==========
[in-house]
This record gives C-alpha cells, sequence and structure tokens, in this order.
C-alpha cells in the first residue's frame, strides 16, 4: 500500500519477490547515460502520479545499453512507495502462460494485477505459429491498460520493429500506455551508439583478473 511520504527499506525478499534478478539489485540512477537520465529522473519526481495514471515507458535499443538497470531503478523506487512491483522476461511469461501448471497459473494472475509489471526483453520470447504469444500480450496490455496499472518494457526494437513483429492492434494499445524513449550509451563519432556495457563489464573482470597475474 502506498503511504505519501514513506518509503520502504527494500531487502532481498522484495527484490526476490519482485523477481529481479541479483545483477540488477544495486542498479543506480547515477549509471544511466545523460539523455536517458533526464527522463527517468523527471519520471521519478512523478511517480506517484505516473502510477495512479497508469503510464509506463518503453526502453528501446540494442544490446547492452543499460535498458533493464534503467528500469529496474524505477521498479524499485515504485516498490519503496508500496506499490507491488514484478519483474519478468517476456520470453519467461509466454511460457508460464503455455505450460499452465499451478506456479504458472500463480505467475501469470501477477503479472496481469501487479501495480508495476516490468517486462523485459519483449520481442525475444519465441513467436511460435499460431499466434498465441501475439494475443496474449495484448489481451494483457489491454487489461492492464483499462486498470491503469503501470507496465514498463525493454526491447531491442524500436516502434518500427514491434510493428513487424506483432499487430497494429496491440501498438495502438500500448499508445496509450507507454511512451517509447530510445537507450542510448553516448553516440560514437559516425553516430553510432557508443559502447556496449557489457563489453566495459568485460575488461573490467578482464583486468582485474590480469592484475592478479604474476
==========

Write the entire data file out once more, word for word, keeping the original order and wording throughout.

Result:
[in-house]
This record gives C-alpha cells, sequence and structure tokens, in this order.
C-alpha cells in the first residue's frame, strides 16, 4: 500500500519477490547515460502520479545499453512507495502462460494485477505459429491498460520493429500506455551508439583478473 511520504527499506525478499534478478539489485540512477537520465529522473519526481495514471515507458535499443538497470531503478523506487512491483522476461511469461501448471497459473494472475509489471526483453520470447504469444500480450496490455496499472518494457526494437513483429492492434494499445524513449550509451563519432556495457563489464573482470597475474 502506498503511504505519501514513506518509503520502504527494500531487502532481498522484495527484490526476490519482485523477481529481479541479483545483477540488477544495486542498479543506480547515477549509471544511466545523460539523455536517458533526464527522463527517468523527471519520471521519478512523478511517480506517484505516473502510477495512479497508469503510464509506463518503453526502453528501446540494442544490446547492452543499460535498458533493464534503467528500469529496474524505477521498479524499485515504485516498490519503496508500496506499490507491488514484478519483474519478468517476456520470453519467461509466454511460457508460464503455455505450460499452465499451478506456479504458472500463480505467475501469470501477477503479472496481469501487479501495480508495476516490468517486462523485459519483449520481442525475444519465441513467436511460435499460431499466434498465441501475439494475443496474449495484448489481451494483457489491454487489461492492464483499462486498470491503469503501470507496465514498463525493454526491447531491442524500436516502434518500427514491434510493428513487424506483432499487430497494429496491440501498438495502438500500448499508445496509450507507454511512451517509447530510445537507450542510448553516448553516440560514437559516425553516430553510432557508443559502447556496449557489457563489453566495459568485460575488461573490467578482464583486468582485474590480469592484475592478479604474476